by Suzanne Reisler Litwin
No… I wasn’t lost. I just wish I knew more about myself when I was younger. If I did, I would have done things differently. Although I’ve always been on my own path, I just wish I had thought more independently and been stronger.
I wasn’t a lost person, always looking for themselves. I knew who I was early on. I felt connected to my world and work quite quickly. However, now I would love to talk to my 20-year-old self and say, “Hey, it’s ok to say NO – often. It’s ok not to agree. It’s ok that people won’t like you for being you. It’s ok to be independent. It’s ok to live along your own path even if it’s unpopular. It’s ok to simply be you!”
As a younger person, I wanted people to like me. I felt bad if someone didn’t like me. I used to care about what other people thought about me. Now, I don’t care about these things that were once important to me. Maturity and age have taught me this. I wish I knew that then.
I wonder in 20 years, will I want to talk to my younger (now) self?
Recently, my friend told me she found herself. At 55, she had an acute awareness. She found her body and mind to be new to her. This was caused by studying and practicing yoga. All of a sudden she felt mobility and mindfulness she had never experienced before. Enlightenment was another word she used to describe her new self. I asked if she was re-invented? She said, “Yes, but I wish I had this experience years ago! I would’ve been a kinder more gentle person.”
Maybe it takes years and years of searching to find one’s self?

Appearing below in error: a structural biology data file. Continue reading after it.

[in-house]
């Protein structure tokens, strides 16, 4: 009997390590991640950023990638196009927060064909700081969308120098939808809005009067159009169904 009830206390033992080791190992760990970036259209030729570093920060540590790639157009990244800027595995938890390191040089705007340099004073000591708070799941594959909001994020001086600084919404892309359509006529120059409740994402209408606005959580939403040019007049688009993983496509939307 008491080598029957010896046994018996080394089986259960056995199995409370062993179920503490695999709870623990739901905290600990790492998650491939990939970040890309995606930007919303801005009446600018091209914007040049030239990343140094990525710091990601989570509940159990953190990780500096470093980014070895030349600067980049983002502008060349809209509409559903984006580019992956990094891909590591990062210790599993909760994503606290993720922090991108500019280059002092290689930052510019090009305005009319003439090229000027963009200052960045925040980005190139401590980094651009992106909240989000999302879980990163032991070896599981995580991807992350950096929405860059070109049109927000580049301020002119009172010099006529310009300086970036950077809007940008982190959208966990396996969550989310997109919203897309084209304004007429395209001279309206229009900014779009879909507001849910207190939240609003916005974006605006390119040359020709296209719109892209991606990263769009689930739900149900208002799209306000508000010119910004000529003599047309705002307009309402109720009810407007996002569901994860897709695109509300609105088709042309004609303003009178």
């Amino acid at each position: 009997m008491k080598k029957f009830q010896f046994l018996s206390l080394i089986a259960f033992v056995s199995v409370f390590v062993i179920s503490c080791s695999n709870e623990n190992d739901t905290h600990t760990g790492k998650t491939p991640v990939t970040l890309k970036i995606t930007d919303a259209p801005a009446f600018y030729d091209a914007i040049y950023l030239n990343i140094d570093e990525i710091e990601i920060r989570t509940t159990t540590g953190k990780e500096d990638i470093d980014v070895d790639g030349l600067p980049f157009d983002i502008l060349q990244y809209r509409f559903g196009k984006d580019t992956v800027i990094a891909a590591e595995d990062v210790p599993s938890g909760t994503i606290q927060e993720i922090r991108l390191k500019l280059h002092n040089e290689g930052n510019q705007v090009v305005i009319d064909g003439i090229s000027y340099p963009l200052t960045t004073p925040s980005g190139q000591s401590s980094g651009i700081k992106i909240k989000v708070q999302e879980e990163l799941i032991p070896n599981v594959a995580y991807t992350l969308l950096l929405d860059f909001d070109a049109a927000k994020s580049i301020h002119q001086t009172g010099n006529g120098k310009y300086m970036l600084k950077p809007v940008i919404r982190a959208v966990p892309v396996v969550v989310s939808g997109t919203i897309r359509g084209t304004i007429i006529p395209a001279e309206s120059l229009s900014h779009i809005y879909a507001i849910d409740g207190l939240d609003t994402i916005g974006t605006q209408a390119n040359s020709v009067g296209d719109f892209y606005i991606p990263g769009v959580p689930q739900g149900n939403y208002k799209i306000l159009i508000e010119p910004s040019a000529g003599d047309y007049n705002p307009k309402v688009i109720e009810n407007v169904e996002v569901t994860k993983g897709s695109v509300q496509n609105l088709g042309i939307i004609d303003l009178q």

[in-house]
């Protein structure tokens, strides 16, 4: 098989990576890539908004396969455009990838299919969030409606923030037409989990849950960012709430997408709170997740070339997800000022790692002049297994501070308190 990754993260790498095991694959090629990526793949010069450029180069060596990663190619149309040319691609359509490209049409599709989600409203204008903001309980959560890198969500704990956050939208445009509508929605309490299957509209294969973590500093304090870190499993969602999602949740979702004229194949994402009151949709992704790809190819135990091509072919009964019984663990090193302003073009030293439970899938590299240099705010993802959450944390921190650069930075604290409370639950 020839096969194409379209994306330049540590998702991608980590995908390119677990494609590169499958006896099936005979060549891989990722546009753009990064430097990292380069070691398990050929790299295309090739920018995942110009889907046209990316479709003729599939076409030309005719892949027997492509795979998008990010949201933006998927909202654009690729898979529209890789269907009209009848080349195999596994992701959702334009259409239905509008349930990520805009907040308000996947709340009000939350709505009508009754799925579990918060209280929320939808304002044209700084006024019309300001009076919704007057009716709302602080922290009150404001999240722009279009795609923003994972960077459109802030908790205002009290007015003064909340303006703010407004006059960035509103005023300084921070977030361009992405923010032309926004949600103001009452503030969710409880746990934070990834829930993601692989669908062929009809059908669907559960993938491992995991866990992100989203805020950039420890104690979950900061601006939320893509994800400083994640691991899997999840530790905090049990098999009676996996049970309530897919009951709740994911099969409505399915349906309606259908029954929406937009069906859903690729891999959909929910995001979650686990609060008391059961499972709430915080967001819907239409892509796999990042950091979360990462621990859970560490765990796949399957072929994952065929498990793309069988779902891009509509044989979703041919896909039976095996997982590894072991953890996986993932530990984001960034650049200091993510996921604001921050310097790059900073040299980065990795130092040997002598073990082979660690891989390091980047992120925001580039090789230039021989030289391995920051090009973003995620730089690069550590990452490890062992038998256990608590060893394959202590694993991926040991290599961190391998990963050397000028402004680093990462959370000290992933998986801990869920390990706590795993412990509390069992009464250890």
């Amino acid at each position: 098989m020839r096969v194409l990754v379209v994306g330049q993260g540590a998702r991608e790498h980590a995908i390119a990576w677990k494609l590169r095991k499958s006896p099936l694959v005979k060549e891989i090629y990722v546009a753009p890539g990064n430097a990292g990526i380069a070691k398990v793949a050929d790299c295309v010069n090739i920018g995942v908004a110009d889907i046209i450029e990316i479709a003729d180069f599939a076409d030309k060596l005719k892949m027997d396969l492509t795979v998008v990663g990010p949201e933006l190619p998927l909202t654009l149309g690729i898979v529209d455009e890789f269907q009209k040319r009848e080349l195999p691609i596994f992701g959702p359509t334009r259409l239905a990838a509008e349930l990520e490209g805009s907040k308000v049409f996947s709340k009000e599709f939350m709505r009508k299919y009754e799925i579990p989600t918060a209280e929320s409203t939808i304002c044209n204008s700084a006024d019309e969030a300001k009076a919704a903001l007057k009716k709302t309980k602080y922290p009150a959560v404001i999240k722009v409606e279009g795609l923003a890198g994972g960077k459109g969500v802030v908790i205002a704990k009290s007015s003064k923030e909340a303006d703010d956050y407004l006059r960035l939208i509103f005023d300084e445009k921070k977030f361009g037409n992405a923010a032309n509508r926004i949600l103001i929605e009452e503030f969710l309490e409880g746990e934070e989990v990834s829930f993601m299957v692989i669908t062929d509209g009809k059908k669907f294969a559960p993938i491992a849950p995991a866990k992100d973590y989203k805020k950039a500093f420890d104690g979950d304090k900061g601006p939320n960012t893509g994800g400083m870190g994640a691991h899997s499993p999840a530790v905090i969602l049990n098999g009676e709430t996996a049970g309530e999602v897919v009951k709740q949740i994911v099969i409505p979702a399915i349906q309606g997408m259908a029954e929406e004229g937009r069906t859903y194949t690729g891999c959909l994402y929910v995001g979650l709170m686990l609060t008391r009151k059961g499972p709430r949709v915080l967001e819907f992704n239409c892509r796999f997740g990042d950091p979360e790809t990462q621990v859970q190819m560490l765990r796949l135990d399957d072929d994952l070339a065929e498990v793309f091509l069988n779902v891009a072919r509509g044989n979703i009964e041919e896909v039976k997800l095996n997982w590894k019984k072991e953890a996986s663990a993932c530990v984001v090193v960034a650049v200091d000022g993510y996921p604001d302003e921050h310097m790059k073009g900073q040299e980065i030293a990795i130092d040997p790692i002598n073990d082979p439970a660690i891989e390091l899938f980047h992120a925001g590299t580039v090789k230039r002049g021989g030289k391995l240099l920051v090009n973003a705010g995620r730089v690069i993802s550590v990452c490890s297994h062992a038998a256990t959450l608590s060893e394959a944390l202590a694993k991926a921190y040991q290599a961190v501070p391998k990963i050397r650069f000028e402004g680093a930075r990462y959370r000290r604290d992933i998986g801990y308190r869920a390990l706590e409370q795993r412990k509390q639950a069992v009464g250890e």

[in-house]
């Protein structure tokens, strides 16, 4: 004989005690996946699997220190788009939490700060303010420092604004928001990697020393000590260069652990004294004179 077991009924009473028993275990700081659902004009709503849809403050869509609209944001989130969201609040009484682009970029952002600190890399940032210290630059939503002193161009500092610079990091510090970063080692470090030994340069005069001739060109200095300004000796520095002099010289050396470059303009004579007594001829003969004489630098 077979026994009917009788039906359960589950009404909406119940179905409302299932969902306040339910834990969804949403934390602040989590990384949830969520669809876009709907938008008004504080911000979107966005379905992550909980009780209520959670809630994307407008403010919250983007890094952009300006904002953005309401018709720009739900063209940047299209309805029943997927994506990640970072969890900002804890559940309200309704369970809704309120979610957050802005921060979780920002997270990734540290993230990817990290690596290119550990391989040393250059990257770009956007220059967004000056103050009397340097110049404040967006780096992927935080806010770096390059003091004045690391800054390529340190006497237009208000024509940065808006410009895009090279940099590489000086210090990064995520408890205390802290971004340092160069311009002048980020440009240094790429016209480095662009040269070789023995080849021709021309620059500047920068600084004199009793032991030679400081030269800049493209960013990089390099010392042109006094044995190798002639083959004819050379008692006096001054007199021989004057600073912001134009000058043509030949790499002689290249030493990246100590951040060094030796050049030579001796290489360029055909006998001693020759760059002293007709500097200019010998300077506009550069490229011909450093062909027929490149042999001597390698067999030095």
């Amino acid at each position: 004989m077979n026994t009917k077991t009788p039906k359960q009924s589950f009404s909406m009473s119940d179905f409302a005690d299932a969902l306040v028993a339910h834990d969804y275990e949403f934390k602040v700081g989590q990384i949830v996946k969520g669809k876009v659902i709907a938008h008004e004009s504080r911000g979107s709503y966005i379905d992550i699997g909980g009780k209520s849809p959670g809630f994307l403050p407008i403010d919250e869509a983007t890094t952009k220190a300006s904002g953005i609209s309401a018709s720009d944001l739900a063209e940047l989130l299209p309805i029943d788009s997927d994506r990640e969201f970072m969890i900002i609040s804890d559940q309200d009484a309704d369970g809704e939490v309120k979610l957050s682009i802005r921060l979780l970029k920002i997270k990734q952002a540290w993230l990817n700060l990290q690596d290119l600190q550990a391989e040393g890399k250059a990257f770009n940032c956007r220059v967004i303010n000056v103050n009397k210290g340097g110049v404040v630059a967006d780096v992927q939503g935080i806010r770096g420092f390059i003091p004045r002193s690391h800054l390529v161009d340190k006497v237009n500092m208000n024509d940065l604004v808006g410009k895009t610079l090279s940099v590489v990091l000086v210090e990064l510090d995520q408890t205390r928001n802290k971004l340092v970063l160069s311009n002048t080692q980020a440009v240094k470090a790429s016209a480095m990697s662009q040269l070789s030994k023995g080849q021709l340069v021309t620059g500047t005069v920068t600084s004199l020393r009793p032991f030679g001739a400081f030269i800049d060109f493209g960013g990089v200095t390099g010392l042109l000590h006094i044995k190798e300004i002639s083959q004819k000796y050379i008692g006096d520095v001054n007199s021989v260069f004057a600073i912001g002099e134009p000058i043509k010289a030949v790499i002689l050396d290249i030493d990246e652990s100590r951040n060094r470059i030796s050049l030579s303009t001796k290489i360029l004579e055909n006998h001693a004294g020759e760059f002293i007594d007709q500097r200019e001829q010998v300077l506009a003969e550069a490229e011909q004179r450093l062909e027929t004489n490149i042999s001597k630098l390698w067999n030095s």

Maybe, it only comes to us once we have ripened? I wonder?
I don’t believe in the quote, “You can’t teach an old dog, new tricks.” I believe we are always able to learn and expand ourselves at any point in our lives. We just need to be open to change and diversity.
As a pure bread Capricorn, I am stubborn and don’t like change. My friends always encourage me to try new things. Most of the time, I don’t. Why? Simply because I am a stubborn old goat! When I want to try something new, it’s on my terms and when I’m ready. When the time is right, I do venture out and find new things to try and do.
If I could only go back to “Youthful Sue” and tell her what I now know, she would be stronger. Youthful Sue would be able to say NO with conviction. She would be a better, stronger me.
Now my lessons are directed towards my children. The lessons of life that have seasoned me are now being taught to their youthful selves. Will these lessons penetrate their minds and have meaning or will they need to wait to be older to realize the truth as I have?
Time will tell.
Finding yourself is really about finding the peace within yourself. Perhaps it’s about discovering that aspect of your body that you never had control of? Perhaps it’s just about living in the now?
At this point, I reach out to my readers and ask these questions?
Have you found yourself?
Were you lost at some point?
How would you describe your own personal discovery?
What gave you clarity?
Please share your insights with us.
Rebound, abound and turn around, I’m found!
Suzanne Reisler Litwin is an instructor at Concordia University in The Centre for Continuing Education. She is a writing instructor at The Cummings Centre. She writes a weekly column in The Suburban Newspaper and at the West Island Blog. Suzanne is a freelance contributor to The Suburban Newspaper, West Island Blog, Wise Women Canada, The Metropolitain, and Women on the Fence. She is the author of the children’s book, The Black Velvet Jacket. Visit suzannereislerlitwin.com to read more of her published articles, books, and poetry.